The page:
“Today I have brought with me my grandmother,” said a participant during an ice-breaker led by Ova Saopeng, creative director of the theater production Refugee Nation. “Without her coming here after (the) Vietnam War, I wouldn’t be able to be standing with you today as a second (generation) here in the U.S. Aloha.”
To start off the “A Symposium: Towards A Critical Refugee Studies” conference, audience members were required to present a memory of someone who was responsible for their presence at that time and place, which, more specifically, was Wednesday, May 25 in INTS 1113 and 1128.
What the activity aimed to achieve, however, was not an explanation of how they physically got up from their beds that morning to get in their cars and go to the conference room but to introduce a narrative from a collection of academics and creatives to voice and shed light on the often quiet and invisible roles of refugees.
Although the term “refugee” is globally recognized to mean anyone who flees their country to escape persecution, many people who are labelled as such feel as though they are being unfairly differentiated from other U.S. citizens as being a mere “other.” Although the conference consisted of artists and scholars from different backgrounds, upbringings and careers, each one of the presenters expressed the same reluctance toward being called a refugee and were thus united by what they were separated with.
Duong mentioned during a Q-and-A session by the discussion panel that “refugees are made to feel like others or (are pressured to become) more familiar with American culture (because native citizens) are less reluctant in accepting refugees.” She offered an example from 1975 when hundreds of thousands of Hmong civilians immigrated to the United States due to the collapse of the communist party in Laos. A large number of these immigrants converted to Catholicism in hopes of being accepted by their American peers, but many were still viewed as “others” and were subject to discrimination.
“…many people who are labelled as such feel as though they are being unfairly differentiated from other U.S. citizens as being a mere ‘other.'”
For decades the United States government tampered with classified archives and documents to cover up their unethical affairs in the Vietnam War, furthering migrants’ disconnect toward their communities and blurring their cultural backgrounds into obscurity. The concept of secrecy as it relates to the discussion of cultural erasure was expanded upon by Ma Vang, an associate professor at UC Merced and the author of “The Refugee Soldier.” The secrecy that the U.S. employed to cover their tracks has been very costly to the refugee communities that were displaced from their homes. Over 3.8 million citizens were uprooted by the bombings and many were forced into aiding the United States military overthrow the Vietnamese Liberation Army. This process of erasure is used to rid America of its guilty conscience but ends up destroying remnants of the past for the victims who are displaced.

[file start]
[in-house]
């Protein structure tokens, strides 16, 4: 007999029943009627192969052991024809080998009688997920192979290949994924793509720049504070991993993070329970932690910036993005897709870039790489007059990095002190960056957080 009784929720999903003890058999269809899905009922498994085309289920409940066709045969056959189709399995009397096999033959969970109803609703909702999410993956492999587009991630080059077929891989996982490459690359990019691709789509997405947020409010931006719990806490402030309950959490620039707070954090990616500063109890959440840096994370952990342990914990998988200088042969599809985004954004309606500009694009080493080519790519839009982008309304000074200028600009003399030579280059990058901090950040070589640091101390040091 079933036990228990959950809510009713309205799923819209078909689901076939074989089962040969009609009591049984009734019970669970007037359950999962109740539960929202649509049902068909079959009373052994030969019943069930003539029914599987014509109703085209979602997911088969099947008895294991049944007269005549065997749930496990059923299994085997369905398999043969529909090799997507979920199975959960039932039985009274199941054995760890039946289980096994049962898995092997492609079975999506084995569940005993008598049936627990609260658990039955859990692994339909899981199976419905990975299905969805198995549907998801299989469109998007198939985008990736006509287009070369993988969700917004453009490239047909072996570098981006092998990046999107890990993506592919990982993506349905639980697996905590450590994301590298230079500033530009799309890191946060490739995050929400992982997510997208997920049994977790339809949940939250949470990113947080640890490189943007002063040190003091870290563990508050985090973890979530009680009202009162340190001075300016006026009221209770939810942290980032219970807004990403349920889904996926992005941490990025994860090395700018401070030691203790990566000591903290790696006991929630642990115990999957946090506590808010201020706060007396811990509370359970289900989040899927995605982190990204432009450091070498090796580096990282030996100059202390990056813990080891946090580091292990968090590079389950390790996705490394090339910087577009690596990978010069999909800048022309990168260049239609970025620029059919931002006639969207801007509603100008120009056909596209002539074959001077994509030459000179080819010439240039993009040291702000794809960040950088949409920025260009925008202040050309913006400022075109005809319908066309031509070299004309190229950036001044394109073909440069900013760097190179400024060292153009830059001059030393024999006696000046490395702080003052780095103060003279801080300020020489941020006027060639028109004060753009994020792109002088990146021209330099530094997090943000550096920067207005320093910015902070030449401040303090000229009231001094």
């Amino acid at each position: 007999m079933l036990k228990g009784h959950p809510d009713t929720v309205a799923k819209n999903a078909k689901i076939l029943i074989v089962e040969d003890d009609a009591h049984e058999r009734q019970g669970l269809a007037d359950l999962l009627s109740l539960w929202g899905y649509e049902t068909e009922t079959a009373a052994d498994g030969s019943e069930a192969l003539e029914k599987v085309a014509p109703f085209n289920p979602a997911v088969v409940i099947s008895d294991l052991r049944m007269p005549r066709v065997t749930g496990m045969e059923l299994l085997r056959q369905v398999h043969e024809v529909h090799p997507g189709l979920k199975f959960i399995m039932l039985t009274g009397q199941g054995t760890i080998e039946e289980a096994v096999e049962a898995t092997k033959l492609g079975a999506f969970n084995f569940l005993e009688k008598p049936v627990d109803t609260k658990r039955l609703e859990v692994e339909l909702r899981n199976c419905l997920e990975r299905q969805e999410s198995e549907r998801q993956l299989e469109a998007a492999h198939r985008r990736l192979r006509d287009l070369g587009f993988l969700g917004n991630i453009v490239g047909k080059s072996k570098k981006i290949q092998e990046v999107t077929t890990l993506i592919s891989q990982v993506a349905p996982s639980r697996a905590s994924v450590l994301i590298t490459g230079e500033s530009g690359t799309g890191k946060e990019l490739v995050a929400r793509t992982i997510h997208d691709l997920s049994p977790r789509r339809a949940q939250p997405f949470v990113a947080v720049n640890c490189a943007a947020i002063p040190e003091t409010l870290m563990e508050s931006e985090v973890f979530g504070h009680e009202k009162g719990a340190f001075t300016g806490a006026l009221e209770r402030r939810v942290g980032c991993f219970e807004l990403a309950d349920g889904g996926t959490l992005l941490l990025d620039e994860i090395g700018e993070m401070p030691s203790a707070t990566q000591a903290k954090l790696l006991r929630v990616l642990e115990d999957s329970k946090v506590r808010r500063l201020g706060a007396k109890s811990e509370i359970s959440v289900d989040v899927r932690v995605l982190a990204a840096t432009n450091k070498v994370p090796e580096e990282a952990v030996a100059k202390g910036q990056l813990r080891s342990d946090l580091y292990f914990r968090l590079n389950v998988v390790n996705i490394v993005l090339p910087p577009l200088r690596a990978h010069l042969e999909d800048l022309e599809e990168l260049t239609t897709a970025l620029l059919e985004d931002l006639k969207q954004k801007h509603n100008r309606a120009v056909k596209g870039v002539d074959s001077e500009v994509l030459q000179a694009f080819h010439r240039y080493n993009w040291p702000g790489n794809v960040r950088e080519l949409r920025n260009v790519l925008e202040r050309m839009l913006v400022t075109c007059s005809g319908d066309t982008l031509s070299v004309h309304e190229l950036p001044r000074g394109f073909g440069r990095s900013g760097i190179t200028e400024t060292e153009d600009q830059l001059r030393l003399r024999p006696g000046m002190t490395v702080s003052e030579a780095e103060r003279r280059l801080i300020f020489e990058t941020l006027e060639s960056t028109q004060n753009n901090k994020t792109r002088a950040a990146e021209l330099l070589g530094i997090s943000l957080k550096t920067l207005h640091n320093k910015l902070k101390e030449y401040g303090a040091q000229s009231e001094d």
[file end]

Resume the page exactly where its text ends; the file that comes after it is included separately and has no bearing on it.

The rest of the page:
Despite the adversity impelled upon these citizens, it was apparent, through their vivid dialogues of contemporary America and heated passion for justice and recognition in their works, that art offers a space for them in which their stories and diversity are embraced. Poet Mai Der Vang, winner of the 2016 Walt Whitman Award, said, “As I wrote, I started to hear the voices of my ancestors. I write for the ancestors, what they couldn’t say, then what I wrote for the community. Writing for the voices they couldn’t say.”Through a much different medium but nonetheless communicating the same grievances, a rapper named PraCh, whose family immigrated to the United States from Cambodia during the 1970s, used rap as a means to express himself and provide social commentary on the poor living conditions of Asian immigrants in urban America. In “The Great Escape,” he discussed not only fleeing to the border near Thailand when the Vietnamese Liberation Army took over Cambodia but also the constant strife of trying to escape from poverty and poor living conditions in America, which came in the form of living in the projects, growing up on welfare and being endangered by the prominent riots and violence in LA at the time.
The ceaseless spirit that each of the artists have invested into their work conveys that although they may not have the safe space they dreamed they would obtain in America, “art,” as Duong put it, “(provides) a space of refuge … where we can share safely our practices and theories.”